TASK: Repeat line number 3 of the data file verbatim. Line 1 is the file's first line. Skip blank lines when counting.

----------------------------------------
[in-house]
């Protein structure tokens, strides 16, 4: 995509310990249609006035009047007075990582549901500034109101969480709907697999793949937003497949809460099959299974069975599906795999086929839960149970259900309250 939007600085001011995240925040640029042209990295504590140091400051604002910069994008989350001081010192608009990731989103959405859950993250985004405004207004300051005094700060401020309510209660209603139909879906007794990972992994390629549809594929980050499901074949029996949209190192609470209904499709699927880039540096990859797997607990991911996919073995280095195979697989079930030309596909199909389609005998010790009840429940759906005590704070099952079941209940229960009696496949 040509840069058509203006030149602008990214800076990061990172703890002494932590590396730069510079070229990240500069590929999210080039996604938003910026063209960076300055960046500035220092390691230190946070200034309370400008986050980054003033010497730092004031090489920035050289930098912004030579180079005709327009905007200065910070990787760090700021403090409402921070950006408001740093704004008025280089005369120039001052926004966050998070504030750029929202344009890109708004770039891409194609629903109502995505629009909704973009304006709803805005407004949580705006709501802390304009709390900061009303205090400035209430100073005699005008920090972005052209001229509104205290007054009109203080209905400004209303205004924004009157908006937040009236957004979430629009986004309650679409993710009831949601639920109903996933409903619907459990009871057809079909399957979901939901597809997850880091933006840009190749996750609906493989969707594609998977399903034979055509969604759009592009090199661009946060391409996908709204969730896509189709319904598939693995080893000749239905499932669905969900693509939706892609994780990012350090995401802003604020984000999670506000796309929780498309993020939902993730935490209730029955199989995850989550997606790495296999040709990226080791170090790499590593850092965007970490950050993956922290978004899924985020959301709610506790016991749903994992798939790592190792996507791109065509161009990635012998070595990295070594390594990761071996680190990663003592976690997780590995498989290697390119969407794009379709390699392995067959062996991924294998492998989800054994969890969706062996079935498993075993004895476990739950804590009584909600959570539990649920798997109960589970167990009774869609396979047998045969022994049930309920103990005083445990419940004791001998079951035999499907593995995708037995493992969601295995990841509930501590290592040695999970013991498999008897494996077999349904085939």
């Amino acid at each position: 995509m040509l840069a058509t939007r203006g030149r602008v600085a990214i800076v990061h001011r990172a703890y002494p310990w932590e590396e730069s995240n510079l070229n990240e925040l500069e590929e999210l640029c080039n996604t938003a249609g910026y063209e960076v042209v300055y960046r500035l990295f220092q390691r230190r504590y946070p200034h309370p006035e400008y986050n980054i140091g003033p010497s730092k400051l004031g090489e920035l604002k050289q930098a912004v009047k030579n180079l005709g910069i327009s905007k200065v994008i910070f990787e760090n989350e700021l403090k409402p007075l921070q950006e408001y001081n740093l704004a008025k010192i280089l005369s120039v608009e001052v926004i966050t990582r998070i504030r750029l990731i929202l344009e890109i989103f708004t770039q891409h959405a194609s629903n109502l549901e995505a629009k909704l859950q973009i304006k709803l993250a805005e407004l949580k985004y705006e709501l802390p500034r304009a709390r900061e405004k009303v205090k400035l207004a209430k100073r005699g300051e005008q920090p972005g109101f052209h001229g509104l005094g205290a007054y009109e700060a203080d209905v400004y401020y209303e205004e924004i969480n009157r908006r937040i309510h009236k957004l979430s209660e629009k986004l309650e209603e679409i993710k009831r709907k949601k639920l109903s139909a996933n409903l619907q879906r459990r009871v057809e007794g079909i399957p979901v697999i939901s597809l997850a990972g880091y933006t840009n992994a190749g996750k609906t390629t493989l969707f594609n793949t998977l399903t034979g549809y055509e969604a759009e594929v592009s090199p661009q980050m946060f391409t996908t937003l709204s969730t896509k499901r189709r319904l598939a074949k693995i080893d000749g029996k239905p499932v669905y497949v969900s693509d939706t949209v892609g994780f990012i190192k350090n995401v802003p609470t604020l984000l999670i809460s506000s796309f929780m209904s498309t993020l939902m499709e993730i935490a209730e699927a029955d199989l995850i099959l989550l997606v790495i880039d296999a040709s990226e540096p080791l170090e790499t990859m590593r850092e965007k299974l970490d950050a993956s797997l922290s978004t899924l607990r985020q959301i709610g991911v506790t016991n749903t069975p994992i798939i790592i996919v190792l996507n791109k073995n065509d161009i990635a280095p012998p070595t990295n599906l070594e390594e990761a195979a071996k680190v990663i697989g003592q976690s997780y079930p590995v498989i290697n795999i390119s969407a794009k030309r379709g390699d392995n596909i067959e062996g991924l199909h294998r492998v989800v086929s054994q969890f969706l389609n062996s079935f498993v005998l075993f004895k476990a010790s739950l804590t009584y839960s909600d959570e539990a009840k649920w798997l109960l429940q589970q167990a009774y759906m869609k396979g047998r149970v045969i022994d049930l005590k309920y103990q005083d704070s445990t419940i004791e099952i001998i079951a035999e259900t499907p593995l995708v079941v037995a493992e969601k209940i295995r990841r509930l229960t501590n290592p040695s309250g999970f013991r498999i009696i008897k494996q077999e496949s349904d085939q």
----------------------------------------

């Amino acid at each position: 995509m040509l840069a058509t939007r203006g030149r602008v600085a990214i800076v990061h001011r990172a703890y002494p310990w932590e590396e730069s995240n510079l070229n990240e925040l500069e590929e999210l640029c080039n996604t938003a249609g910026y063209e960076v042209v300055y960046r500035l990295f220092q390691r230190r504590y946070p200034h309370p006035e400008y986050n980054i140091g003033p010497s730092k400051l004031g090489e920035l604002k050289q930098a912004v009047k030579n180079l005709g910069i327009s905007k200065v994008i910070f990787e760090n989350e700021l403090k409402p007075l921070q950006e408001y001081n740093l704004a008025k010192i280089l005369s120039v608009e001052v926004i966050t990582r998070i504030r750029l990731i929202l344009e890109i989103f708004t770039q891409h959405a194609s629903n109502l549901e995505a629009k909704l859950q973009i304006k709803l993250a805005e407004l949580k985004y705006e709501l802390p500034r304009a709390r900061e405004k009303v205090k400035l207004a209430k100073r005699g300051e005008q920090p972005g109101f052209h001229g509104l005094g205290a007054y009109e700060a203080d209905v400004y401020y209303e205004e924004i969480n009157r908006r937040i309510h009236k957004l979430s209660e629009k986004l309650e209603e679409i993710k009831r709907k949601k639920l109903s139909a996933n409903l619907q879906r459990r009871v057809e007794g079909i399957p979901v697999i939901s597809l997850a990972g880091y933006t840009n992994a190749g996750k609906t390629t493989l969707f594609n793949t998977l399903t034979g549809y055509e969604a759009e594929v592009s090199p661009q980050m946060f391409t996908t937003l709204s969730t896509k499901r189709r319904l598939a074949k693995i080893d000749g029996k239905p499932v669905y497949v969900s693509d939706t949209v892609g994780f990012i190192k350090n995401v802003p609470t604020l984000l999670i809460s506000s796309f929780m209904s498309t993020l939902m499709e993730i935490a209730e699927a029955d199989l995850i099959l989550l997606v790495i880039d296999a040709s990226e540096p080791l170090e790499t990859m590593r850092e965007k299974l970490d950050a993956s797997l922290s978004t899924l607990r985020q959301i709610g991911v506790t016991n749903t069975p994992i798939i790592i996919v190792l996507n791109k073995n065509d161009i990635a280095p012998p070595t990295n599906l070594e390594e990761a195979a071996k680190v990663i697989g003592q976690s997780y079930p590995v498989i290697n795999i390119s969407a794009k030309r379709g390699d392995n596909i067959e062996g991924l199909h294998r492998v989800v086929s054994q969890f969706l389609n062996s079935f498993v005998l075993f004895k476990a010790s739950l804590t009584y839960s909600d959570e539990a009840k649920w798997l109960l429940q589970q167990a009774y759906m869609k396979g047998r149970v045969i022994d049930l005590k309920y103990q005083d704070s445990t419940i004791e099952i001998i079951a035999e259900t499907p593995l995708v079941v037995a493992e969601k209940i295995r990841r509930l229960t501590n290592p040695s309250g999970f013991r498999i009696i008897k494996q077999e496949s349904d085939q």